Clinical Drugs Undergoing Polymorphic Metabolism by Human Cytochrome P450 2C9 and the Implication in Drug Development
CYP2C9 metabolizes more than 100 clinically used drugs including phenytoin, S-warfarin, tolbutamide, glipizide, diclofenac, and losartan with varying contributions. CYP2C9 is considered one of the most important CYPs, with substrate specificity typical of many new chemical entities (i.e. lipophilic bases). A large interindividual variation has been identified for the CYP2C9 activity and for the clinical response to the therapeutics metabolised by the enzyme. So far, at least 33 variants of CYP2C9 (*2 through to *34) have been identified. CYP2C9 is one of the clinically significant drug metabolising enzymes that demonstrates genetic variants with significant phenotype and clinical outcomes. This review updates our current knowledge on the polymorphic metabolism of drugs by CYP2C9 and discusses its implications in drug development. The authors have searched through computer-based literatures by full text search in Medline (via Pubmed), ScienceDirect, Genetics Abstracts (CSA), SCOPUS, Chemical Abstracts, Current Contents Connect (ISI), Cochrance Library, CINAHL (EBSCO), CrossRef Search and Embase (all from inception to October 31 2010). A comprehensive literature search has identified 32 drugs that are subject to CYP2C9-mediated polymorphic metabolism. Drugs that are subject to polymorphic metabolism with clinical significance include nine nonsteroidal anti-inflammatory agents, six sulfonylurea antidiabetic drugs and, most critically, three oral coumarin anticoagulants. Polymorphisms in CYP2C9 have the potential to affect the clearance and clinical response of CYP2C9 substrate drugs with low therapeutic indices such as warfarin, phenytoin, and certain antidiabetic drugs. Warfarin has served as a model drug of how pharmacogenetics can be employed to achieve maximum efficacy and minimum toxicity. Minimizing interindividual variability in drug exposure due to CYP2C9 polymorphisms is an important goal in drug development and discovery.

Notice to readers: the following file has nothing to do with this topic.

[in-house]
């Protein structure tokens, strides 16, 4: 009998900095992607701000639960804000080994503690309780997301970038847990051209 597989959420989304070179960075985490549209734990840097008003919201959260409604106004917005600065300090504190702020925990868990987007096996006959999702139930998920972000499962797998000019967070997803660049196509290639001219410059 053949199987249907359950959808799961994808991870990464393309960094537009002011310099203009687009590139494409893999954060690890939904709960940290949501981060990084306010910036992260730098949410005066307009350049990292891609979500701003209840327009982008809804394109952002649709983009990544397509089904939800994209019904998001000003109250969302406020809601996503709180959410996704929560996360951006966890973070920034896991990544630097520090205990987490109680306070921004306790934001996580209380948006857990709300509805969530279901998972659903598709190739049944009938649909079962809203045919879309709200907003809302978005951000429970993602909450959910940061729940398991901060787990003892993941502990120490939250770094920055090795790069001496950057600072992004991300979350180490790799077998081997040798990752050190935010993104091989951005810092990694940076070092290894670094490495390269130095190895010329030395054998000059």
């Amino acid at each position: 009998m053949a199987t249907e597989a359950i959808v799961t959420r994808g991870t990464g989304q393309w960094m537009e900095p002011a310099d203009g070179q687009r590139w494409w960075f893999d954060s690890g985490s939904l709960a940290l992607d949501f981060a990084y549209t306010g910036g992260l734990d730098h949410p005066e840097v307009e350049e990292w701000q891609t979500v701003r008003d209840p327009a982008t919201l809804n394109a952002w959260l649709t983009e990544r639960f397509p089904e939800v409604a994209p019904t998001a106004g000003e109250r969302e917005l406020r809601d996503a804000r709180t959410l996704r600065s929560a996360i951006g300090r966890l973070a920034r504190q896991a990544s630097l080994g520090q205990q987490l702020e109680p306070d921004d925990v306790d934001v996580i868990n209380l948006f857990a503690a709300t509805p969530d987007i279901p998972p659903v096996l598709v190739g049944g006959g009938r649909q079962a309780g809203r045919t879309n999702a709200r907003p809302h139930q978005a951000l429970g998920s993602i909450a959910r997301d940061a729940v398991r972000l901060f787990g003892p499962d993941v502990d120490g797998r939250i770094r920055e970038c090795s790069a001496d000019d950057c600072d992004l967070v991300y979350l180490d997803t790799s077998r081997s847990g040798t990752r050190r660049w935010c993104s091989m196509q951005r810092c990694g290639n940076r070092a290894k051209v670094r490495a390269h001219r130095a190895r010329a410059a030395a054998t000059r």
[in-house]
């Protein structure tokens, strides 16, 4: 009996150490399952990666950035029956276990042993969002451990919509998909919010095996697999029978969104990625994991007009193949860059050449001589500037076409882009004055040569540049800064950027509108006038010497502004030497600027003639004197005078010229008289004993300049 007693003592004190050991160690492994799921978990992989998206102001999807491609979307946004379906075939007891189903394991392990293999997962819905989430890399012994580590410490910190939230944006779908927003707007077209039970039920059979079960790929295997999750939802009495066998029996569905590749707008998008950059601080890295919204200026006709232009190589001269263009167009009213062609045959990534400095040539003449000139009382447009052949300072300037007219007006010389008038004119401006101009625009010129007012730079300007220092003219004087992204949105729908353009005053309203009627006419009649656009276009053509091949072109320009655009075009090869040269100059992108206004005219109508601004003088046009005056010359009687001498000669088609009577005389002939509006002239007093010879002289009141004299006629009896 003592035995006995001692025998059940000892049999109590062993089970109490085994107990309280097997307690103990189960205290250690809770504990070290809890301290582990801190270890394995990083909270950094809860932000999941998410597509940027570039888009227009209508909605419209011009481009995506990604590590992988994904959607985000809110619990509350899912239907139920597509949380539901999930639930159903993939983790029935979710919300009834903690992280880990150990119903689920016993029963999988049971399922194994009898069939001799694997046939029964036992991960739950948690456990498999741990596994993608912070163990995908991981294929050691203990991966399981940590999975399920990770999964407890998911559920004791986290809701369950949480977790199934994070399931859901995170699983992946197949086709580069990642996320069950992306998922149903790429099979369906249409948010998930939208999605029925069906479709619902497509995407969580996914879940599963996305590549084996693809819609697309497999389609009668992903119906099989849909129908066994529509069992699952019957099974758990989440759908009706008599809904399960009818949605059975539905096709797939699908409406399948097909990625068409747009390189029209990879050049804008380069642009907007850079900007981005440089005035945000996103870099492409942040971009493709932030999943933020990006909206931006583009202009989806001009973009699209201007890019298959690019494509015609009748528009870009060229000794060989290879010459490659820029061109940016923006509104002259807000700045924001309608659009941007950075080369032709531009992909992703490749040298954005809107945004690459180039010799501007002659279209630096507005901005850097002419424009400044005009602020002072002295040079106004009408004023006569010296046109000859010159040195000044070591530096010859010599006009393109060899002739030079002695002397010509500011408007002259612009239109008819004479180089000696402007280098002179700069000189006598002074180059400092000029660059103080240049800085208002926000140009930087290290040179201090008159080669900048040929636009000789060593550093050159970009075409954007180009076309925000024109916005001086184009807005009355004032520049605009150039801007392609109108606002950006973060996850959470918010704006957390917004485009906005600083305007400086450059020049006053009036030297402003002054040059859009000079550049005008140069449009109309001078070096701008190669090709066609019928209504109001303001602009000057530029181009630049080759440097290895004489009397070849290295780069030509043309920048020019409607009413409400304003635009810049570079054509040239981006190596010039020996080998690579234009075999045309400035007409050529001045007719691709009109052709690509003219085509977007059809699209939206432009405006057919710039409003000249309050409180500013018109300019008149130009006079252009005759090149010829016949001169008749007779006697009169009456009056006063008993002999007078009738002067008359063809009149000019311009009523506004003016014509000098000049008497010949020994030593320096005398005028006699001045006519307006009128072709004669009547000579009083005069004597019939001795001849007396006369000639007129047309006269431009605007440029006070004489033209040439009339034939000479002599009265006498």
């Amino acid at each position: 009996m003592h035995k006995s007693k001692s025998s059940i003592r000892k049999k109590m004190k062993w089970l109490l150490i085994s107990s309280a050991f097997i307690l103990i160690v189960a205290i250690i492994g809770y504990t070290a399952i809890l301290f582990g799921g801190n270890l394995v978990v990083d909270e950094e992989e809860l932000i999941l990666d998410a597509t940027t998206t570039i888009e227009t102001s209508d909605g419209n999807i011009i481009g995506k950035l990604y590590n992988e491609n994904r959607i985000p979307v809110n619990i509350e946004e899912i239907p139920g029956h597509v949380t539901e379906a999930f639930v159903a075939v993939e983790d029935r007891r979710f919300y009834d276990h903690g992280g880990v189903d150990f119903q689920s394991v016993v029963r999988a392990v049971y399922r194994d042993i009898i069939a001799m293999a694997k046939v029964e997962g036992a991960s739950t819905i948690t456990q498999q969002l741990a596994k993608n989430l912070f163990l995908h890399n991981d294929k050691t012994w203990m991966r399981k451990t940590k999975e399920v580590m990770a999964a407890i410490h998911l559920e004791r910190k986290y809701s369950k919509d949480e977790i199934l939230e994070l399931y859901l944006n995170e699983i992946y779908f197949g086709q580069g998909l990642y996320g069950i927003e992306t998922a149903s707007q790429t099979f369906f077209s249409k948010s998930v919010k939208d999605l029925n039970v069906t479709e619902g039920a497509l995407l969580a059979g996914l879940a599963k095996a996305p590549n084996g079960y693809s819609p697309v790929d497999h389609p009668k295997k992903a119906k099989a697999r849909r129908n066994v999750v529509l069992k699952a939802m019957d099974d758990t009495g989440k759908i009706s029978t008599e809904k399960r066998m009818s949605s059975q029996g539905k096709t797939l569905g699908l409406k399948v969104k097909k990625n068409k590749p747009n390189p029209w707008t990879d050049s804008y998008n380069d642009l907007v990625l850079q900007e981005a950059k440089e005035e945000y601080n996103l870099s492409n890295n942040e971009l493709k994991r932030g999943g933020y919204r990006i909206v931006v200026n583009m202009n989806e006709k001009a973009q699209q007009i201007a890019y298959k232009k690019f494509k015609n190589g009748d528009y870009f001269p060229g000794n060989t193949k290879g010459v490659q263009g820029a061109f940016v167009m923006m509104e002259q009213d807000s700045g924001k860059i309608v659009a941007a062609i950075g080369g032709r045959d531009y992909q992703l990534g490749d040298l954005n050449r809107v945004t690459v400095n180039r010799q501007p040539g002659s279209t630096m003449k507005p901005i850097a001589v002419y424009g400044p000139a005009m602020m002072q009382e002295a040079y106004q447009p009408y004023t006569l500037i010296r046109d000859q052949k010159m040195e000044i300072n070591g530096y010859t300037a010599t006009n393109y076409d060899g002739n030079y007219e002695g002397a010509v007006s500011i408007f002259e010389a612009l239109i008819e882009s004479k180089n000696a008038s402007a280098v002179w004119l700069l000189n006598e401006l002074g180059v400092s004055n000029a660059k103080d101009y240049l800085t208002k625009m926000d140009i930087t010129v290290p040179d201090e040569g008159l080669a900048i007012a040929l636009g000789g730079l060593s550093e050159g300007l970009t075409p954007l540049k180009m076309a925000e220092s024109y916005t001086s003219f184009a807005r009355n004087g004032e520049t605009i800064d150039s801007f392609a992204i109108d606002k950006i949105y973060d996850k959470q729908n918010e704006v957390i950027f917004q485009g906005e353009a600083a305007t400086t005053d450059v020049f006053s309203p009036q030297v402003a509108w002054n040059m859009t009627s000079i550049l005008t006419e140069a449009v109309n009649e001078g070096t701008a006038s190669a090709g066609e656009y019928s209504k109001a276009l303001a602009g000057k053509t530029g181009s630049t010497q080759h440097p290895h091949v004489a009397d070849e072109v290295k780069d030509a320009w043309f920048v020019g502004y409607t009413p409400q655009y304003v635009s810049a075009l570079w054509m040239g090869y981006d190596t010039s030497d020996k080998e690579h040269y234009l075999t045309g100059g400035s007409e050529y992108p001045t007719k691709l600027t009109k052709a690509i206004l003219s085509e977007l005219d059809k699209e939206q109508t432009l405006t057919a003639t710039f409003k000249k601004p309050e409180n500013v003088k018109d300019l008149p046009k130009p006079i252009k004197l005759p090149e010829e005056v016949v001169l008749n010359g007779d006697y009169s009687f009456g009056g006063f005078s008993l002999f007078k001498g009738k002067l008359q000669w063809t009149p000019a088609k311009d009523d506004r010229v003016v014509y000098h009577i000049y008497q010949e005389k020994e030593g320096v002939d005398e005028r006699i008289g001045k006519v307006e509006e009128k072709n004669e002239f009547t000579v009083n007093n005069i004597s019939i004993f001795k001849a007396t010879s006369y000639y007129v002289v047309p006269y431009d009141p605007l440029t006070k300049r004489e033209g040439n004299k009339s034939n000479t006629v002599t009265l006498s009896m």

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Document Type: Research Article
Publication date: 2011-02-01
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